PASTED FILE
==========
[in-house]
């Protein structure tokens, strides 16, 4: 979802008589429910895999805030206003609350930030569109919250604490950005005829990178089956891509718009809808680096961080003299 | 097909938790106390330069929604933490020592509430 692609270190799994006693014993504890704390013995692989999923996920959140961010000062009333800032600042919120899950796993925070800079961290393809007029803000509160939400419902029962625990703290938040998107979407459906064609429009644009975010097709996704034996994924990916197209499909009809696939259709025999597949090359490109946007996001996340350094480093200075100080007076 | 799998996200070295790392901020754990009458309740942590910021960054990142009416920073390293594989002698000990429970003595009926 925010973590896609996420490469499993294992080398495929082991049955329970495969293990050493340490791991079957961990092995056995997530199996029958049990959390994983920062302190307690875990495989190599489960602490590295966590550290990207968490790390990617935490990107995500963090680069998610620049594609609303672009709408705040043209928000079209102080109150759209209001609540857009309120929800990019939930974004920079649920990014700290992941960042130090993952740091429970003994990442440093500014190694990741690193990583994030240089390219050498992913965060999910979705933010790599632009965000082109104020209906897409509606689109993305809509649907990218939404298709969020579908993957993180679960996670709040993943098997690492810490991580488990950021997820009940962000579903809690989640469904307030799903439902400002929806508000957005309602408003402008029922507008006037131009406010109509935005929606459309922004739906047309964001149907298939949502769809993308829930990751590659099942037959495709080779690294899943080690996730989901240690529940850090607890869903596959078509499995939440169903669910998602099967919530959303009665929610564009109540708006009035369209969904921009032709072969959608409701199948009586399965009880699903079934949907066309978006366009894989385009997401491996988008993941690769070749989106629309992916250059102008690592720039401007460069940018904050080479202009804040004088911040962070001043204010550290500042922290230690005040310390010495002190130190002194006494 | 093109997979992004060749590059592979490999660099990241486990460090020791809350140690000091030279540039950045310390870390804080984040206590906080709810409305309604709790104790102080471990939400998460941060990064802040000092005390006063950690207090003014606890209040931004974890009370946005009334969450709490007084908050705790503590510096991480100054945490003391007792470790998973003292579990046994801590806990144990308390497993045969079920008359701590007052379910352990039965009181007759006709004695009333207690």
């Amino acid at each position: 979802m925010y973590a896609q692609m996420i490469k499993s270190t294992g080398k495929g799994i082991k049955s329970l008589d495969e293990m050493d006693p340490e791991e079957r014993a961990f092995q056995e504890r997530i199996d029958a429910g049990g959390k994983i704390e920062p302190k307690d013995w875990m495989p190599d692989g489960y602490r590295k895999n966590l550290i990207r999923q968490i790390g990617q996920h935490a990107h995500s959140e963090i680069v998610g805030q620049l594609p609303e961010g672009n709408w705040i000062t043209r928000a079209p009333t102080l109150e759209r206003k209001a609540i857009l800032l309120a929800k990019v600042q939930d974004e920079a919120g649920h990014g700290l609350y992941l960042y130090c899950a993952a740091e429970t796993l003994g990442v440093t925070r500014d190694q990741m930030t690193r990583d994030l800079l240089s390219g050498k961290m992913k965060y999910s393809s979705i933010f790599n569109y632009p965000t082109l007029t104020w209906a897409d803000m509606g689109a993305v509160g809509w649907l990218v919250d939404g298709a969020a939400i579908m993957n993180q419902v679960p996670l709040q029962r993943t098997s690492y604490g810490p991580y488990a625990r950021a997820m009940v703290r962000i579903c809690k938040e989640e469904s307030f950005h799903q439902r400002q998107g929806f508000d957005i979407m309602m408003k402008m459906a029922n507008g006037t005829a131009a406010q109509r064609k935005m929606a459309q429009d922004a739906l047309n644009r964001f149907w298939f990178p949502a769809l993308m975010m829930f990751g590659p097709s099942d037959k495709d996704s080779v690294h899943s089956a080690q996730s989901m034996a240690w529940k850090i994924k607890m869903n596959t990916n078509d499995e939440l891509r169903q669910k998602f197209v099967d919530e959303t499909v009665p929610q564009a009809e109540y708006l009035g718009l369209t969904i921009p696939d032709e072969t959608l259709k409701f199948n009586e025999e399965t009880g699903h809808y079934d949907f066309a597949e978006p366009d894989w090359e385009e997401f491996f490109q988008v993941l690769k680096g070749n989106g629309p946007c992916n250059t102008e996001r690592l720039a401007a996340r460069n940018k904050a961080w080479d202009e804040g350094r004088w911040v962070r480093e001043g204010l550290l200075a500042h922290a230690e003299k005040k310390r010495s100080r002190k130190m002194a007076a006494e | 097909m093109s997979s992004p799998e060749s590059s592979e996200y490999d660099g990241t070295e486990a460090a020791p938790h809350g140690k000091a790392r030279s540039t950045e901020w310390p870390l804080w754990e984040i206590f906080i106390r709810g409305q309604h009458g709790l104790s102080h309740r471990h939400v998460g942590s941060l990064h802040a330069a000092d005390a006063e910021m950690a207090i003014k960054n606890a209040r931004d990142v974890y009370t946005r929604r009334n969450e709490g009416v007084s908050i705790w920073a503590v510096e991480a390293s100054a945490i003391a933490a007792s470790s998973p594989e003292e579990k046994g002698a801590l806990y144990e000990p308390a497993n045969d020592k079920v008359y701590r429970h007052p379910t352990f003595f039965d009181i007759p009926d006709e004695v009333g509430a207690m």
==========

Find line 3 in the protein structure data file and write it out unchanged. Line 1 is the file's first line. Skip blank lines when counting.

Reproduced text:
């Amino acid at each position: 979802m925010y973590a896609q692609m996420i490469k499993s270190t294992g080398k495929g799994i082991k049955s329970l008589d495969e293990m050493d006693p340490e791991e079957r014993a961990f092995q056995e504890r997530i199996d029958a429910g049990g959390k994983i704390e920062p302190k307690d013995w875990m495989p190599d692989g489960y602490r590295k895999n966590l550290i990207r999923q968490i790390g990617q996920h935490a990107h995500s959140e963090i680069v998610g805030q620049l594609p609303e961010g672009n709408w705040i000062t043209r928000a079209p009333t102080l109150e759209r206003k209001a609540i857009l800032l309120a929800k990019v600042q939930d974004e920079a919120g649920h990014g700290l609350y992941l960042y130090c899950a993952a740091e429970t796993l003994g990442v440093t925070r500014d190694q990741m930030t690193r990583d994030l800079l240089s390219g050498k961290m992913k965060y999910s393809s979705i933010f790599n569109y632009p965000t082109l007029t104020w209906a897409d803000m509606g689109a993305v509160g809509w649907l990218v919250d939404g298709a969020a939400i579908m993957n993180q419902v679960p996670l709040q029962r993943t098997s690492y604490g810490p991580y488990a625990r950021a997820m009940v703290r962000i579903c809690k938040e989640e469904s307030f950005h799903q439902r400002q998107g929806f508000d957005i979407m309602m408003k402008m459906a029922n507008g006037t005829a131009a406010q109509r064609k935005m929606a459309q429009d922004a739906l047309n644009r964001f149907w298939f990178p949502a769809l993308m975010m829930f990751g590659p097709s099942d037959k495709d996704s080779v690294h899943s089956a080690q996730s989901m034996a240690w529940k850090i994924k607890m869903n596959t990916n078509d499995e939440l891509r169903q669910k998602f197209v099967d919530e959303t499909v009665p929610q564009a009809e109540y708006l009035g718009l369209t969904i921009p696939d032709e072969t959608l259709k409701f199948n009586e025999e399965t009880g699903h809808y079934d949907f066309a597949e978006p366009d894989w090359e385009e997401f491996f490109q988008v993941l690769k680096g070749n989106g629309p946007c992916n250059t102008e996001r690592l720039a401007a996340r460069n940018k904050a961080w080479d202009e804040g350094r004088w911040v962070r480093e001043g204010l550290l200075a500042h922290a230690e003299k005040k310390r010495s100080r002190k130190m002194a007076a006494e | 097909m093109s997979s992004p799998e060749s590059s592979e996200y490999d660099g990241t070295e486990a460090a020791p938790h809350g140690k000091a790392r030279s540039t950045e901020w310390p870390l804080w754990e984040i206590f906080i106390r709810g409305q309604h009458g709790l104790s102080h309740r471990h939400v998460g942590s941060l990064h802040a330069a000092d005390a006063e910021m950690a207090i003014k960054n606890a209040r931004d990142v974890y009370t946005r929604r009334n969450e709490g009416v007084s908050i705790w920073a503590v510096e991480a390293s100054a945490i003391a933490a007792s470790s998973p594989e003292e579990k046994g002698a801590l806990y144990e000990p308390a497993n045969d020592k079920v008359y701590r429970h007052p379910t352990f003595f039965d009181i007759p009926d006709e004695v009333g509430a207690m």